Rules and Functions

1 Rules

Rules can be used to group a set of nodes. Rules and functions are very fast for read operations. The grouping of nodes take place when you update, insert, delete a node, relationship or property. So, if you use much more read operations than write operations, using rules and function might give you better performance compared to using lucene queries or traversals.

Example of rule groups: all nodes of a class, all nodes with property x == y, all nodes with relationship type z == q.

1.1 Find all nodes of a class

Notice this rule is always included when using Neo4j::Model

class Person
  include Neo4j::NodeMixin
  rule :all
end

You can then find all nodes of the class Person.

Person.all.each {|p| puts p}

This also works for subclasses.

class Employee < Person
end

Employee.all # only the employee subclass nodes

When a node is created or deleted, it will add or remove a relationship (all in the example above) to the rule node. Every node class has its own rule node which in turn has a relationship to the Neo4j.ref_node. When finding all the nodes of a rule group, Neo4j.rb simply traverses the relationships from the rule node with the same name as the rule group.

1.2 Rule Groups

You can add a proc to the rule which will decide if the node should be included or not in the given rule group.

class Reader
  include Neo4j::NodeMixin
  property :age
  rule(:old) { age > 10}
end

The rule group old will contain all nodes that evaluate the given proc to true. The proc will be called when a node or relationship is created, deleted, or updated.

To find all nodes of class Reader with property age > 10:

Reader.old  # returns an Enumerable object

Each node will also have a method old? Example:

r = Neo4j::Transaction.run {Reader.new :age => 1}
r.old? #=> false
Neo4j::Transaction.run {r.age = 15}
r.old? #=> true

Notice that you must commit the transaction in order to trigger the Rules, as shown in the example above.

1.3 Chaining Rules

You can combine rules:

class NewsStory
  include Neo4j::NodeMixin
  has_n :readers

  rule :all
  rule(:featured) { |node| node[:featured] == true }
  rule(:embargoed) { |node| node[:publish_date] > 2010 }
end

NewsStory.featured.embargoed
NewsStory.all.featured.embargoed

1.4 Rules Triggering other Rules

Let say we have two classes: Reader and NewsStory. We want to find out if a story has young or old readers. You can trigger other rules with the :triggers parameter.

class Reader
  include Neo4j::NodeMixin
  property :age
  rule(:young, :triggers => :readers) { |node| age < 10 } 
end

class NewsStory
  include Neo4j::NodeMixin
  has_n :readers

  # young readers for only young readers - find first person which is not young, if not found then the story has only young readers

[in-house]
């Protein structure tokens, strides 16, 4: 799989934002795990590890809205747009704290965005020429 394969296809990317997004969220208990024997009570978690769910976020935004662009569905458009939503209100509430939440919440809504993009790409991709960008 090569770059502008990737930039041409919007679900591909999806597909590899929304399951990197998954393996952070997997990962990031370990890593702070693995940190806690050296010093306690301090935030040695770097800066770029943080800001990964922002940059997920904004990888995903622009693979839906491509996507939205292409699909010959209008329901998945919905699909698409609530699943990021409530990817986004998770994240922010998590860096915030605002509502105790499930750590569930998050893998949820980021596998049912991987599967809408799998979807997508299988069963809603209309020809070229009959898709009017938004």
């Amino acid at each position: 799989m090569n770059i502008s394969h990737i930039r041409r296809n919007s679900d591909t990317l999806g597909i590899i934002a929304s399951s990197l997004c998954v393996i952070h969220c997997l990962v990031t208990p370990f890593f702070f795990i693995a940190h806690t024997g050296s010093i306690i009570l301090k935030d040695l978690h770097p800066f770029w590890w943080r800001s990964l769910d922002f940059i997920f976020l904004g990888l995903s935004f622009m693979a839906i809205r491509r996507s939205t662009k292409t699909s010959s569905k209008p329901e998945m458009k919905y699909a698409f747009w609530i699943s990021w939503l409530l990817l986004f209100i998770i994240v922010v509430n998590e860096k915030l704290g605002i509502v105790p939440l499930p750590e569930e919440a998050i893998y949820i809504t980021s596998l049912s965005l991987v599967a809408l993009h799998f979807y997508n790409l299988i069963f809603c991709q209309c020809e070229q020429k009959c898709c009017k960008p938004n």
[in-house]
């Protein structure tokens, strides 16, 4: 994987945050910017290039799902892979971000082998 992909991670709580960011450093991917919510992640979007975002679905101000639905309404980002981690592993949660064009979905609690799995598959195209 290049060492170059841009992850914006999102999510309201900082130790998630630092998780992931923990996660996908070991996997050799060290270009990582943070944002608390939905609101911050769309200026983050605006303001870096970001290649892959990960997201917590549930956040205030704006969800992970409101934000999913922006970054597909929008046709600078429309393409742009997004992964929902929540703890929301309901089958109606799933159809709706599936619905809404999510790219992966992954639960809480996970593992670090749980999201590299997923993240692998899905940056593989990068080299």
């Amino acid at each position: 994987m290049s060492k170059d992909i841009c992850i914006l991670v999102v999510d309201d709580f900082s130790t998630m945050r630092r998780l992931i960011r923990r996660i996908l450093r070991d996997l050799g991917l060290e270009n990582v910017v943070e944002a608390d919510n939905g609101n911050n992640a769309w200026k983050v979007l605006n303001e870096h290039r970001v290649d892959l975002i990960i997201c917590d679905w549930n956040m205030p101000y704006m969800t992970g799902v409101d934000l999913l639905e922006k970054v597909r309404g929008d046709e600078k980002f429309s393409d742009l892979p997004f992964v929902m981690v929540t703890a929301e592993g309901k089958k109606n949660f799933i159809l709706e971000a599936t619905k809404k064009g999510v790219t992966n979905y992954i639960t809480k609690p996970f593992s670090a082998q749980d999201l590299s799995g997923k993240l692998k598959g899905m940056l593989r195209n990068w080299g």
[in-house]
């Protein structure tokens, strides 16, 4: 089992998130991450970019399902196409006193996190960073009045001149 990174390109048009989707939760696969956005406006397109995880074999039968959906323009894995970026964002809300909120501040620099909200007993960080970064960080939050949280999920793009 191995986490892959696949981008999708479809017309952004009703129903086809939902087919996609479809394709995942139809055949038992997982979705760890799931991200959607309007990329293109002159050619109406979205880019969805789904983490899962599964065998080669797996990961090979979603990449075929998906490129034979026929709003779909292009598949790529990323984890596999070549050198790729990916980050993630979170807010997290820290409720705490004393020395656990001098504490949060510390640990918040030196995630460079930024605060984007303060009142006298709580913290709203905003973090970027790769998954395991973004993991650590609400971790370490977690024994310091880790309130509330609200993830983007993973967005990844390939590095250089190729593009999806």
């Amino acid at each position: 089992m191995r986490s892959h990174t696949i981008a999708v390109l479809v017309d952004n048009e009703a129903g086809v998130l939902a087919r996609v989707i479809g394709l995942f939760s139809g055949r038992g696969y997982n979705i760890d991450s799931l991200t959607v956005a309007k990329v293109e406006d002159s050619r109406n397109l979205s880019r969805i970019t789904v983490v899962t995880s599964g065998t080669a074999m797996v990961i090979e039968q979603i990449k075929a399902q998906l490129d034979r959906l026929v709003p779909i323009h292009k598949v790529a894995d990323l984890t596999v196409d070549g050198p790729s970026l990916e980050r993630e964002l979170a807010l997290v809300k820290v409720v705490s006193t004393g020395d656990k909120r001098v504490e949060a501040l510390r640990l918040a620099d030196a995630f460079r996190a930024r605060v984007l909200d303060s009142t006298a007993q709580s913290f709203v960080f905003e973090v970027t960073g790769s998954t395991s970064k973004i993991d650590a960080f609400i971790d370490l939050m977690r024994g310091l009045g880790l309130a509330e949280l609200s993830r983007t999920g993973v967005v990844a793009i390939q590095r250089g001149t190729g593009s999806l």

rule(:young_readers) { !readers.find { |user| !user.young? } }
end

When a node in the young rule group changes, it will trigger the incoming relationship readers (defined by has_n :readers).

user  = Reader.new :age => 200
story = NewsStory.new 
story.readers << user

# create a new transaction so that it can trigger rules
NewsStory.young_readers #  should NOT include story

user[:age] = 2
# create a new transaction so that it can trigger rules

NewsStory.young_readers # should include story

2 Functions

Each rule group can have a set of functions.

This is only available in upcoming 1.0.0.beta.24 release (or latest from github)

2.1 Counting

To count all nodes:

class Person
  include Neo4j::NodeMixin
  include :all, :functions => [Count.new]
end

Person.new
# create new transaction, required since rules are triggered when transaction finish
Person.all.count # => 1
# same as
Person.count(:all)

To count only a subset:

class Person
  include Neo4j::NodeMixin
  # notice the :functions parameter can take an array of functions, or just one function
  rule(:old, :functions => [Count.new]) {  age > 10 }
end
Person.count(:old)

Neo4j/Rails Neo4j::Model already includes one rule:

rule(:all, functions => Count.new)
. The count method on the Person.all.count will not traverse and count all nodes. Instead, it will read the count function value on the rule node, which is much faster.

2.2 Sum

The following function will sum the age of every people in the rule group old:

class Person
  include Neo4j::NodeMixin
  rule(:old, :functions => Sum.new(:age)) {  age > 10 }
end

Person.sum(:old, :age)
# same as
Person.old.sum(:age)

2.3 Creating your own Rule Function

In order to create your own rule function, inherit from the Neo4j::Functions::Function class and implement the update and function_name method. Here is the implementation of the sum function:

class Sum < Function
      # Updates the function's value.
      # Called after the transactions commits and a property has been changed on a node.
      #
      # ==== Arguments
      # * rule_name :: the name of the rule group
      # * rule_node :: the node which contains the value of this function
      # * old_value new value :: the changed value of the property (when the transaction commits)
      def update(rule_name, rule_node, old_value, new_value)
        key            = rule_node_property(rule_name)
        rule_node[key] ||= 0
        old_value      ||= 0
        new_value      ||= 0
        rule_node[key] += new_value - old_value
      end

      def self.function_name
        :sum
      end

3 Performance

You may get some better performance using a parameter in your proc.

Example:

class Person
  rule(:old) {|node| node[:age] > 10}
end

Then a ruby object (of type Person in the example above) will not be created that wraps the Java Node Instead it will use the java node object as a parameter as shown above.

4 Migrations

See Migrations